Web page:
Man City-Chelsea Match Hits Home in St. Louis

By Timmermann, Tom | St Louis Post-Dispatch (MO), May 19, 2013 | Go to article overview

Man City-Chelsea Match Hits Home in St. Louis


Timmermann, Tom, St Louis Post-Dispatch (MO)


The soccer match between English clubs Chelsea and Manchester City on Thursday ultimately means nothing. The English season ends Sunday (with one tiny asterisk), the standings will be set, and the teams will fly to America for two games, one here and one in New York, that are, in soccer parlance, friendlies.

But for some people, the game means a lot. A chance to see a favorite team or a favorite player in person, to root not at a game on TV and not on a trip that might cost you thousands of dollars.

The final games of the English Premier League season are Sunday. Manchester City is already locked into second place, a finish that and long time Man City fans will chuckle at this is a bit disappointing considering the team came in first last season. Chelsea will finish either third or fourth, and therein lies the one technicality in which the English season might not end just yet. If Chelsea plays to a scoreless tie against Everton and fourth-place Arsenal beats Newcastle 2-1, the teams would finish tied for third in Premier League, and be even on all tiebreakers. Who's third and who's fourth in the EPL matters a good deal, since the fourth-place team has to go through a two-leg series to reach the main draw of the Champions League, while the third-place team goes straight to the group phase. The Premier League said Friday that the one-game playoff would be held on Sunday, May 26. It's not a simple parlay, but it could happen, in which case, no one's sure what happens.

"We have been assured by Relevant (the promoter) that Chelsea will play the match in St. Louis,"said Vicki Bryant, the Cardinals executive in charge of the event. A team publicist said the Rally Squirrel had been dispatched to England to make sure Chelsea won.

Here are some of the ways the game resonates in St. Louis.

THE FAVORITE SON

Ernis Basic of south St. Louis is sitting at an outdoor table at a hookah bar not far from Bevo Mill, lamenting that he and his friends were unable to get tickets to the game and that they're now going for many times their face value online.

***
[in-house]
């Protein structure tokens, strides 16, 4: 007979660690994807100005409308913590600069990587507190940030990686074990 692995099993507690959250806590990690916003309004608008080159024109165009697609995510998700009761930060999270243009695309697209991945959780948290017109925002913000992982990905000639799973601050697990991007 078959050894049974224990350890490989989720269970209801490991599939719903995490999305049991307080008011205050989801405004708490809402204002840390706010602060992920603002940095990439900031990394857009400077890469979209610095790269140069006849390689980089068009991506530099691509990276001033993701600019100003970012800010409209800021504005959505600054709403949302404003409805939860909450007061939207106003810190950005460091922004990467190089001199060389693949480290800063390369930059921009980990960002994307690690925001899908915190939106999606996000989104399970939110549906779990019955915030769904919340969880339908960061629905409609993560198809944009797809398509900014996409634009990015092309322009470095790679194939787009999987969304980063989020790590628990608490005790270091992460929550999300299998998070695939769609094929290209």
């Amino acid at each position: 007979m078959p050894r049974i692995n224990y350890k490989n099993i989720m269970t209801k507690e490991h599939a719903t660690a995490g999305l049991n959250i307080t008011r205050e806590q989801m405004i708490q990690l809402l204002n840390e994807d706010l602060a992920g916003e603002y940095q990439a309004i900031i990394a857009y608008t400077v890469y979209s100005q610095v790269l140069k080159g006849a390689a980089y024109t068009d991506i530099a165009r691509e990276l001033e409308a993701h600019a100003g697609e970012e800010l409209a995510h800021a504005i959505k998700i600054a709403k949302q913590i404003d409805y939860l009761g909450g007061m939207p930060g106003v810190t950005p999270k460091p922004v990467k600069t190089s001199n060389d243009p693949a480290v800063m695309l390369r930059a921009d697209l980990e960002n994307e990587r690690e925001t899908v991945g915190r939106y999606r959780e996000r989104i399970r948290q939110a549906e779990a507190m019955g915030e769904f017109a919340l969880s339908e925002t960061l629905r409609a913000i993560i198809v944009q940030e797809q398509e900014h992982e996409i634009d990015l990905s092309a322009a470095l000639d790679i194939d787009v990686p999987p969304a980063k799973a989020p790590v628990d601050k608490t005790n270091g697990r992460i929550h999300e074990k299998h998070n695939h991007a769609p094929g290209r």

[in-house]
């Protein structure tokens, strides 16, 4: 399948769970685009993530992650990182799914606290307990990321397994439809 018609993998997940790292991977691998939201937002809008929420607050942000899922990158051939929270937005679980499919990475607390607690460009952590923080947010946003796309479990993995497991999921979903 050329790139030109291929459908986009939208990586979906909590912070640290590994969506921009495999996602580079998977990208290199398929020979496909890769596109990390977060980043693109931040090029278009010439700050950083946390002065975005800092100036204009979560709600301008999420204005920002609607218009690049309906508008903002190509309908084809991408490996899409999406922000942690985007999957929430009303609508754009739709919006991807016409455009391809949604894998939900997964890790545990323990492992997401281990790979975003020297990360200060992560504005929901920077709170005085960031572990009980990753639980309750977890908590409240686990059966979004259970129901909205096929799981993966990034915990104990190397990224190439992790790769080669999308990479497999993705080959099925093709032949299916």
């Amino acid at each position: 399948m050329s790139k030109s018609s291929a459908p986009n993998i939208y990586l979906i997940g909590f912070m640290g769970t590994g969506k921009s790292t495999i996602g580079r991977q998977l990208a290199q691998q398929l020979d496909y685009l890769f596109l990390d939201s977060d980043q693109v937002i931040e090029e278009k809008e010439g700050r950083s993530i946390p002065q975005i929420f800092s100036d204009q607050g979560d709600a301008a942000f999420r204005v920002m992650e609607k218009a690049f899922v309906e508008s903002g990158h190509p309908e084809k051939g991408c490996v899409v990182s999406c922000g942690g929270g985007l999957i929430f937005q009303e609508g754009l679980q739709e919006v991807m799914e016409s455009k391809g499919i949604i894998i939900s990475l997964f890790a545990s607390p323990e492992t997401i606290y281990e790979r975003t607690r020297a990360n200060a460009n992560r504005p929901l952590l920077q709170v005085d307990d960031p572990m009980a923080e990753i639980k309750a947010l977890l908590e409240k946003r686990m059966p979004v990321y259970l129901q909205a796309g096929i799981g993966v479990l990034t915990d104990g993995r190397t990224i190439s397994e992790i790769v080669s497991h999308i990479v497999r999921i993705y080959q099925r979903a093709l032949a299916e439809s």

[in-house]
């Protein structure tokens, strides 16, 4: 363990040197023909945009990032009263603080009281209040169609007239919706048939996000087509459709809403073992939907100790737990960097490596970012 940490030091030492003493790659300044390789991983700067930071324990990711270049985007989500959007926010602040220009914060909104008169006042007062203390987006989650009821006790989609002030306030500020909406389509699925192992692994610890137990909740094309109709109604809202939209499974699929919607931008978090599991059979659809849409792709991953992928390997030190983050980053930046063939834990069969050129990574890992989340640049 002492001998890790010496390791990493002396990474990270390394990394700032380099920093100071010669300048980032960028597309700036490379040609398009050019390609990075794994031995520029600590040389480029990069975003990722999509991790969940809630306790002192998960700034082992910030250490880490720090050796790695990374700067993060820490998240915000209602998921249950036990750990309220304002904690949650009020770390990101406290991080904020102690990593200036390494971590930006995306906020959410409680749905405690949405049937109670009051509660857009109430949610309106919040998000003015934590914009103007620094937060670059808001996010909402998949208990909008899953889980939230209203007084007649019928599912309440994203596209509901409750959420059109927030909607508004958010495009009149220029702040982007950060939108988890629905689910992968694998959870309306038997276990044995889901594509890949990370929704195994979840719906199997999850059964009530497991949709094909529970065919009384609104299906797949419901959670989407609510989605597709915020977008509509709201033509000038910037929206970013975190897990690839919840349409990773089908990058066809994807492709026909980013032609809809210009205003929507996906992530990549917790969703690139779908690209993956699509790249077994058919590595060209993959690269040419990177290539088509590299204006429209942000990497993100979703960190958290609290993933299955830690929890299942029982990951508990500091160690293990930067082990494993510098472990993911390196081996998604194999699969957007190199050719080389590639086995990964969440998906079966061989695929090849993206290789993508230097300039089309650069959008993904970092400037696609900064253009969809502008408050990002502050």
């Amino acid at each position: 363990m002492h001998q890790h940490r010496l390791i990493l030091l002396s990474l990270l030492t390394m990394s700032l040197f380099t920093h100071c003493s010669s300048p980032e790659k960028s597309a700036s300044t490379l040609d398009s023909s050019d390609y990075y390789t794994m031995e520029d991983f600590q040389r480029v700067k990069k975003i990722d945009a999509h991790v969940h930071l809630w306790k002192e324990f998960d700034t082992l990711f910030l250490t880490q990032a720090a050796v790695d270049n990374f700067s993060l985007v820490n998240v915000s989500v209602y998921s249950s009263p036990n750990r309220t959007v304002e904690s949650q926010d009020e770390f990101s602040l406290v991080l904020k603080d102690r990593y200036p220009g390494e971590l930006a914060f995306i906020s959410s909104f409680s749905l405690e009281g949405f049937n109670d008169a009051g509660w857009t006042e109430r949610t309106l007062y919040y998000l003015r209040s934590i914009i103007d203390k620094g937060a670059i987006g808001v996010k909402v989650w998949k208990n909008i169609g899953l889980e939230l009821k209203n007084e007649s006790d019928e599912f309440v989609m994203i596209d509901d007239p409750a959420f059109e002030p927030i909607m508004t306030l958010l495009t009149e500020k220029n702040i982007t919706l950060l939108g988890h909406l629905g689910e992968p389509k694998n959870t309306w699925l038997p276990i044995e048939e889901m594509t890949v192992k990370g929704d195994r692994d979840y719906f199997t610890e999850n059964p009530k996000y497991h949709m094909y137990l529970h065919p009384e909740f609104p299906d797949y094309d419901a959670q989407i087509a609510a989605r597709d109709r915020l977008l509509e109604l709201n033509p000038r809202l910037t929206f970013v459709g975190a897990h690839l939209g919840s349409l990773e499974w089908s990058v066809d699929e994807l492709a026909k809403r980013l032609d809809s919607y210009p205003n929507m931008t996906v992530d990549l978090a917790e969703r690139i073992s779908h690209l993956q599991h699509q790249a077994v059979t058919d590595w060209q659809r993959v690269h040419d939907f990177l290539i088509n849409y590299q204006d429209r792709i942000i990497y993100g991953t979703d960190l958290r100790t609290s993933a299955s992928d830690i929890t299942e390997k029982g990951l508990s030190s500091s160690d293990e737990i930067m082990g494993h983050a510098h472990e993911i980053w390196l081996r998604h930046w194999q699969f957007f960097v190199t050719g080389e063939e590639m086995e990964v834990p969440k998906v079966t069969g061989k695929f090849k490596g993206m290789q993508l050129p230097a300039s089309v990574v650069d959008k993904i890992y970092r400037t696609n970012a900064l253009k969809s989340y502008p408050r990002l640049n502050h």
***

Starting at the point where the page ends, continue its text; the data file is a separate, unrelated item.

"It's outrageous," he said. "The whole Bosnian community loves the sport, everything about the sport and especially because we have one of our natives playing in the game and he's considered one of the greatest soccer players."

He's referring to Man City striker Edin Deko, the Bosnian Diamond, who led the team in scoring in Premier League matches with 14 goals, even though he started just 15 games (he came on as a substitute in the other 16).

"Deko has made a name, not only for Bosnia, but for the whole soccer community," said Edis Subasic, one of Basic's friends.

While Basic and his friends are hoping to find less expensive tickets outside Busch Stadium on Thursday, Anel Mujkanovic, who works in the marketing department for SabaH, the St. Louis-based Bosnian newspaper, got three tickets, for himself, his father and his brother. The main attraction was Deko.

"The Bosnians who bought tickets did it in hopes of seeing Deko," Mujkanovic said. "I was not a Man City fan till Deko started playing for them. Before them, he was at Wolfsburg (in Germany) and I was a fan of theirs.

"I really didn't see fans for Man City who supported the team before. Mainly if they supported a club it was Manchester United, Chelsea, Arsenal. Since Deko went to City, if you go to bars or coffee shops early in the morning when the Premier League plays, they're watching him on television. If he goes somewhere else, I'll follow him. There's talk he might go to Borussia Dortmund. If that happens, I'll automatically stop following Man City."

Deko was born in Sarajevo, but with St. Louis' large Bosnian community, it makes him the closest thing to a local hero in the game. The only Bosnian player who even comes close among local fans is Vedad Ibisevic, a Bosnian refugee who came to America and played at Roosevelt High and St. Louis U. (for a year) before going pro and returning to Europe. …

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